Crude idea to modify PC ATX PSU for Tube Amp

Sorento

Member
2008-03-12 9:59 pm
The idea to use salvaged ATX PSU for heater and B+ pops up once in a while and the answer is usually that the main transformer has to be re-wound which is difficult especially for higher voltages.
Looking at the schematics (a collection can be found at AT and ATX PC computer supplies schematics) I wonder whether it might be feasable to leave the ATX PSU as is, load the 12v rail with tube heaters and just connect an additional similar transformer to the AC output of the one already in place - albeit IN REVERSE.
Would that give me the desired 300 volts or so - after rectification and filtering of course ?
Or would this play havoc with the PSU if I tried ... ?
Regulation might be poor w/o further modifications but still ...
 
most of the PFC's used in ATX power supplies are isolated. However, you can't be too sure.

Hi,

I'm quite sure that PFC's in general are not isolated. Usual topology is a rectifier bridge connected directly to the mains, at it's best via a NTC, then followed by the PFC arrangement which provides a raw DC voltage of ~400 volts for the switching devices.

Best regards!

Edit: The idea of rewinding the isolation tranny probably tends to fail due to the brittleness of the core ferrite. I've never managed to dismantle such a xformer yet.
 
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Sorento

Member
2008-03-12 9:59 pm
PFC out is certainly on the mains input side and I do not want to touch that at all.
Actually the entire ATX PSU would stay as is, the B+ trafo being just add-on.

I measured one of the salvaged transformers for inductance and came up with 4mH on the primary and 60uH center tapped for 12v secondary (170uH for 5v).
This is about consistent with what I found here: http://danyk.cz/s_atx01u.png.

Assuming I connected an identical transformer backwards like in the attached drawing I should be back to 300v ... or maybe not ?

The turns ratio is sqrt(4000uH/60uH) = 8 which may not be enough.
This is why I connect across the center tap of the 12v output.

Before I try that I would appreciate some opinion whether it is worth doing and whether there might be any adverse effects on the PSU itself ?
 

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Sorento

Member
2008-03-12 9:59 pm
Please don't forget the half bridge configuration of the primary side of the power transformer. This means that the voltage across it is, at it's best, 300 Vpp! So you'll need a voltage doubler.

Best regards!

I didn't. Thats why I connected the additional trafo across both halves of the original center tapped.
4mH -> 120uH (60+60) -> 60uH -> 4mH . I guess thats a doubler in winding ratios already. Actually I would be happy with 250v.
 

Sorento

Member
2008-03-12 9:59 pm
Did the experiment today - it works ! surprisingly well !

355 V @ 225 mA / 80 W when hooked up to the 12V AC rail

and regulation is not poor either, 366v @ 150mA, 380v @ 75mA

other voltages are also possible, 250v on the 5V rail, 200v on the 3.3v rail

I'd call that a success ... :)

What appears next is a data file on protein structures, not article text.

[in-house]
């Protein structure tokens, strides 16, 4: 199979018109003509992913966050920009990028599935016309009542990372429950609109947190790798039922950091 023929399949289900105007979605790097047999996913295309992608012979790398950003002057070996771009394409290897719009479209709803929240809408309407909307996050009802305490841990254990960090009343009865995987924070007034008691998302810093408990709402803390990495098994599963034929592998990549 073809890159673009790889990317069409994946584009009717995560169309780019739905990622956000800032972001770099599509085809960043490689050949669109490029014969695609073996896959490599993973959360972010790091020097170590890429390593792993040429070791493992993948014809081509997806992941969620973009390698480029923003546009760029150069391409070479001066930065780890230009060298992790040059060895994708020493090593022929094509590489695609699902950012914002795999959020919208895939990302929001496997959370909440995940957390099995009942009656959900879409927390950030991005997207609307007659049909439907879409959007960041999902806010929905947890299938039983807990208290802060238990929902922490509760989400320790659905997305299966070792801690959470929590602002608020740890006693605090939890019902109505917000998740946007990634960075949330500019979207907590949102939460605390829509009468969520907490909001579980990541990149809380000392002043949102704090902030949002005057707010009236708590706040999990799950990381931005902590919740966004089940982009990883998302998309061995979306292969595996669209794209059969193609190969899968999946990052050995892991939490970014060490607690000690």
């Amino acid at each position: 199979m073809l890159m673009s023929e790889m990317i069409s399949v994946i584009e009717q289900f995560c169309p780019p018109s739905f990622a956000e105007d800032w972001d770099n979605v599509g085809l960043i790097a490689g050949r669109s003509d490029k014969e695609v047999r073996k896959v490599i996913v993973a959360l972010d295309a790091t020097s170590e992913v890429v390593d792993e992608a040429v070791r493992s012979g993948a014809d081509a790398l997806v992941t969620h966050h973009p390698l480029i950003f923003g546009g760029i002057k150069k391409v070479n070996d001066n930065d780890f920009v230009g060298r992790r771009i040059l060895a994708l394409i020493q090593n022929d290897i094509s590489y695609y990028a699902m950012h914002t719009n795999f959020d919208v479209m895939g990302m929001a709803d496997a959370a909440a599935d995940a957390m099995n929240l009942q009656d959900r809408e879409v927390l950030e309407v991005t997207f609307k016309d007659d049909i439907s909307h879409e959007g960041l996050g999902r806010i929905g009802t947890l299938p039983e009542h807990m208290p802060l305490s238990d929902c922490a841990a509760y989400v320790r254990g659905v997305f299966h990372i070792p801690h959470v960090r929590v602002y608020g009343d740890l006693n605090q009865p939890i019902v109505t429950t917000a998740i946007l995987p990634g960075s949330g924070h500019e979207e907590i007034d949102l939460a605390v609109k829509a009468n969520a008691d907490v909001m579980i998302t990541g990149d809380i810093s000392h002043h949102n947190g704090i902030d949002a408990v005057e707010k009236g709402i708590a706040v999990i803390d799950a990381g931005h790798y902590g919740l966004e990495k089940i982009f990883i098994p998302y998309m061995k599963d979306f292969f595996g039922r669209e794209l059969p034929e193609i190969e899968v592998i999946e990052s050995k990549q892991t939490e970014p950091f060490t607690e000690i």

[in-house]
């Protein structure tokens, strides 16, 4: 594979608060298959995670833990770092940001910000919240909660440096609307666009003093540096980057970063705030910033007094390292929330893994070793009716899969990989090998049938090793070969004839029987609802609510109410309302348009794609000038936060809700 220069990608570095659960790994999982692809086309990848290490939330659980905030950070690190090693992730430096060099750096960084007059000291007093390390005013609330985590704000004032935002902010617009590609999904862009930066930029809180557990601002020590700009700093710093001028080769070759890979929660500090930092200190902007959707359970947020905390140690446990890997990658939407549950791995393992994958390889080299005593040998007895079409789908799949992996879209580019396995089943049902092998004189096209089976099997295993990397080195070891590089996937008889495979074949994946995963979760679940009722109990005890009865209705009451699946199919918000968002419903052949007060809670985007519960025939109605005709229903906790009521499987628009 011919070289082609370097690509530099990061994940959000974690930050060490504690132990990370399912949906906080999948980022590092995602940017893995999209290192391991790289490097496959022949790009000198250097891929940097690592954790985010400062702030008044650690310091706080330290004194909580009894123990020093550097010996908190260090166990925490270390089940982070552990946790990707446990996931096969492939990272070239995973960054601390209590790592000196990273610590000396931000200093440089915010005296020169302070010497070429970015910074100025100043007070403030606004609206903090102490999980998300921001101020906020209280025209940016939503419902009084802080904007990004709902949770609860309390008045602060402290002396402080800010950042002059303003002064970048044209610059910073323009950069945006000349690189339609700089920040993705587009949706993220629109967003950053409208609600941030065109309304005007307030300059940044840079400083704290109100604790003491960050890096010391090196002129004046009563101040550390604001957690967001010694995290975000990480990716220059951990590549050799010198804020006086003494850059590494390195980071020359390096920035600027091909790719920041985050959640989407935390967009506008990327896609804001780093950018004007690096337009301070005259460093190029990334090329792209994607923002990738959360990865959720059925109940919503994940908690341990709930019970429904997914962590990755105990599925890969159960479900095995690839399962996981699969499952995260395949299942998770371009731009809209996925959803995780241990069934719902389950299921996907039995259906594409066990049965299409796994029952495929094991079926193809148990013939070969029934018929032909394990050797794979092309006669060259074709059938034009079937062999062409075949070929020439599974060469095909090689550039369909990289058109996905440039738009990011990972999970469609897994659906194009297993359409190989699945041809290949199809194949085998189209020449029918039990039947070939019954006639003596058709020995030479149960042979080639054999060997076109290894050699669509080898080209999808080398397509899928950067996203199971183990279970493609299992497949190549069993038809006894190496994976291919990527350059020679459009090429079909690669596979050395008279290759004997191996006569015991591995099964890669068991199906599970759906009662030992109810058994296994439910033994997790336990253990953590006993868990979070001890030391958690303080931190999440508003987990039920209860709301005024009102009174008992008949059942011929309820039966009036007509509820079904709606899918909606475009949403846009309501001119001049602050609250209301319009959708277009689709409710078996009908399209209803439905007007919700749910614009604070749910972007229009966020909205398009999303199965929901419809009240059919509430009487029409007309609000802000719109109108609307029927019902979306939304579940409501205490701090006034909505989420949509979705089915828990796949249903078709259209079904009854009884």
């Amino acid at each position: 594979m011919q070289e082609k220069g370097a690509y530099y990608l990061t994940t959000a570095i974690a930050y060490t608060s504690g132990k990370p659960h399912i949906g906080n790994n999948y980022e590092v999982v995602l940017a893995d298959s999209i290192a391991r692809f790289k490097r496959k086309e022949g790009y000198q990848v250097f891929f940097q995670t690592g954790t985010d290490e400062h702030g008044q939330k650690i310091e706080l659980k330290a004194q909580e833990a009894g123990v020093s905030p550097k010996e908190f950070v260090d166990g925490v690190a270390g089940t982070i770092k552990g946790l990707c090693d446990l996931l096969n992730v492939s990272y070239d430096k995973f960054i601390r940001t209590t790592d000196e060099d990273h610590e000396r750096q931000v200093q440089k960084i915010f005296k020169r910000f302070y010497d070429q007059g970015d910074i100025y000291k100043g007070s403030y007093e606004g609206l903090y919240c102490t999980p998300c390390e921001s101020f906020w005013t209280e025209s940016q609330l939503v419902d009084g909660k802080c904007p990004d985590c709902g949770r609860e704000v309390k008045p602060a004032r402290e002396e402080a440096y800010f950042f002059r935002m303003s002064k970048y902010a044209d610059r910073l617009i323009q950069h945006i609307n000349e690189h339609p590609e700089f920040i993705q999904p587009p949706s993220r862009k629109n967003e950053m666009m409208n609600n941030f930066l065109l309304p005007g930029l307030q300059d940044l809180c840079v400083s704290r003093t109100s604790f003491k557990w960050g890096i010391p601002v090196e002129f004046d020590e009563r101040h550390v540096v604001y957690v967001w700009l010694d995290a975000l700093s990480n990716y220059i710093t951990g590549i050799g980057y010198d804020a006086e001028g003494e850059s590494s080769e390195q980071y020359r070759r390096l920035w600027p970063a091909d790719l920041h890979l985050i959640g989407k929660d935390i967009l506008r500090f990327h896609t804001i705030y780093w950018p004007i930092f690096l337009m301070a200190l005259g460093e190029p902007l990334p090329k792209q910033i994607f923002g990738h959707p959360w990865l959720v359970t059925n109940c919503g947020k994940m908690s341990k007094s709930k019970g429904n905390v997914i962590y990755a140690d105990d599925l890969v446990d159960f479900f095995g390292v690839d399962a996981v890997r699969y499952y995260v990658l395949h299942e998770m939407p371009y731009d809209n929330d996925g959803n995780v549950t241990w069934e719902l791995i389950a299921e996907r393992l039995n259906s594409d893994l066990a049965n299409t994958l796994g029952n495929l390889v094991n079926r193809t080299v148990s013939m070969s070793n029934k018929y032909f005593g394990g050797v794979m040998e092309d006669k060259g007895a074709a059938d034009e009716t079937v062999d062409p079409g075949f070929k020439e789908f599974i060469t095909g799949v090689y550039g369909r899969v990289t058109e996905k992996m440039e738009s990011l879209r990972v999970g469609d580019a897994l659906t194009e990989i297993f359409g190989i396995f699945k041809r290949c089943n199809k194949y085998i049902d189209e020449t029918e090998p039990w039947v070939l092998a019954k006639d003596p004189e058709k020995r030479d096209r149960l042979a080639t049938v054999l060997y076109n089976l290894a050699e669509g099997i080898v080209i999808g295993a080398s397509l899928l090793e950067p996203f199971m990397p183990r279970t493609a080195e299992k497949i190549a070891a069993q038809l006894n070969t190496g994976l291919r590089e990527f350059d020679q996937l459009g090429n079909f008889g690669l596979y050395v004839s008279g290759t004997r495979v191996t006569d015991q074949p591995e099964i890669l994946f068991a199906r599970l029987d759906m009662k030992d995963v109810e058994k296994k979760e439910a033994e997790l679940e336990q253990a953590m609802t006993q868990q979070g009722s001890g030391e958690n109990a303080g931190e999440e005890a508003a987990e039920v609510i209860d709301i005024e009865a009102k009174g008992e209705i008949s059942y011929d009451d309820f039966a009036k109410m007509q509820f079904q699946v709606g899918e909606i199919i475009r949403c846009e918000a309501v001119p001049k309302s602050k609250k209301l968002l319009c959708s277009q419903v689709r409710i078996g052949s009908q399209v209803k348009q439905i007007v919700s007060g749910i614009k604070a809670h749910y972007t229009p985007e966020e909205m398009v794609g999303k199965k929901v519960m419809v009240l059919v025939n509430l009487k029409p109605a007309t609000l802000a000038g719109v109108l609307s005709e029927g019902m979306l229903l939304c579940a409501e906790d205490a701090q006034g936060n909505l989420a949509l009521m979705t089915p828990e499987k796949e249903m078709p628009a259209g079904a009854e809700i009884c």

Another good thing: the B+ can be floating and who says I cannot hook up 4 transformers for the 4 floating PSs for a classic circlotron ;)
 

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Sorento

Member
2008-03-12 9:59 pm
this sounds like a recommendation to direct link to mains Live.
This discussion is banned on this Forum.

agreed, and we already ruled that out right away;
the main part of the discussion is NOT about direct linking to mains Live ...

So, without even touching the primary side of the PSU this simple add-on to the secondary side works ! surprisingly well !

355 V @ 225 mA / 80 W when hooked up to the 12V AC rail

and regulation is not so poor as I expected either, 366v @ 150mA, 380v @ 75mA

other voltages are also possible, 250v on the 5V rail, 200v on the 3.3v rail

I'd call that a success ... :)
 

Sorento

Member
2008-03-12 9:59 pm
Add-on to produce B+ voltage for tube from PC ATX PSU secondary

there were a couple of small problems which are fixed now, I think
my target is more like 250V and there was unnecessary heat produced in trafo and diodes

Preliminary final status:
- additional transformer hooked up to 5V secondary AC rail now
- used more of the windings available on the additional trafo
- which requires simple 2-diode doubler to get the target voltage
- tested with two slightly different trafos
- both run simultaneously currently producing 275v and 265v at 120mA each (65W total)

two words of caution though:

although this method is only dealing with the secondary isolated part of the PSU there are life parts in the box which must not be touched nor modified !

the temperature sensor for the PSU fan is usually attached to the heat spreader of the rectifiers which are the hottest spot under normal use; since the power for the add-on is taken from the secondary AC side of the PSU, it does not run thru these rectifier diodes; they stay cold therefore; the power switch transistors however do get hot depending on power drawn but they usually don't have a sensor; which means that the fan speed would not be adequate to sufficiently cool the switches; because the switches are on the mains life side, one cannot safely move the sensors to the heat spreader of these switchers;
so it is required to find a better albeit safe place for the sensor or wire the fan directly to the 12v rail so that it stays permanently on !
 

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